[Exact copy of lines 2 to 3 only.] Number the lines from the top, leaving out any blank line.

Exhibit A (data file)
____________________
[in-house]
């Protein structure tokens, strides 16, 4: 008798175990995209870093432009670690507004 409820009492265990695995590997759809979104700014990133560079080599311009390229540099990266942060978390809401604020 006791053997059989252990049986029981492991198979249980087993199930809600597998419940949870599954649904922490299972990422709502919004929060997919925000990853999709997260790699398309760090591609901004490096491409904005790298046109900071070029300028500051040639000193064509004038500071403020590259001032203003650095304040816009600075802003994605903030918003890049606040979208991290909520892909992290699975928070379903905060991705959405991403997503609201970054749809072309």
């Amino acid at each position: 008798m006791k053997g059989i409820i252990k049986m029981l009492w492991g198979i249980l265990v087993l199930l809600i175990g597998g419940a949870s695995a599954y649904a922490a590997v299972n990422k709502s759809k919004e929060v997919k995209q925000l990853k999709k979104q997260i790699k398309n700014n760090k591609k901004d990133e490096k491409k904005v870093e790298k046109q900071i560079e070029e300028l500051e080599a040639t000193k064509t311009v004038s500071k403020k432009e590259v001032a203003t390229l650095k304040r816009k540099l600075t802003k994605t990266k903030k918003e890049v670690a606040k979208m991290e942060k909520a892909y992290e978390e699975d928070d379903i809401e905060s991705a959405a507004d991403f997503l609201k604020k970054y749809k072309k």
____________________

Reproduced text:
């Protein structure tokens, strides 16, 4: 008798175990995209870093432009670690507004 409820009492265990695995590997759809979104700014990133560079080599311009390229540099990266942060978390809401604020 006791053997059989252990049986029981492991198979249980087993199930809600597998419940949870599954649904922490299972990422709502919004929060997919925000990853999709997260790699398309760090591609901004490096491409904005790298046109900071070029300028500051040639000193064509004038500071403020590259001032203003650095304040816009600075802003994605903030918003890049606040979208991290909520892909992290699975928070379903905060991705959405991403997503609201970054749809072309």
């Amino acid at each position: 008798m006791k053997g059989i409820i252990k049986m029981l009492w492991g198979i249980l265990v087993l199930l809600i175990g597998g419940a949870s695995a599954y649904a922490a590997v299972n990422k709502s759809k919004e929060v997919k995209q925000l990853k999709k979104q997260i790699k398309n700014n760090k591609k901004d990133e490096k491409k904005v870093e790298k046109q900071i560079e070029e300028l500051e080599a040639t000193k064509t311009v004038s500071k403020k432009e590259v001032a203003t390229l650095k304040r816009k540099l600075t802003k994605t990266k903030k918003e890049v670690a606040k979208m991290e942060k909520a892909y992290e978390e699975d928070d379903i809401e905060s991705a959405a507004d991403f997503l609201k604020k970054y749809k072309k």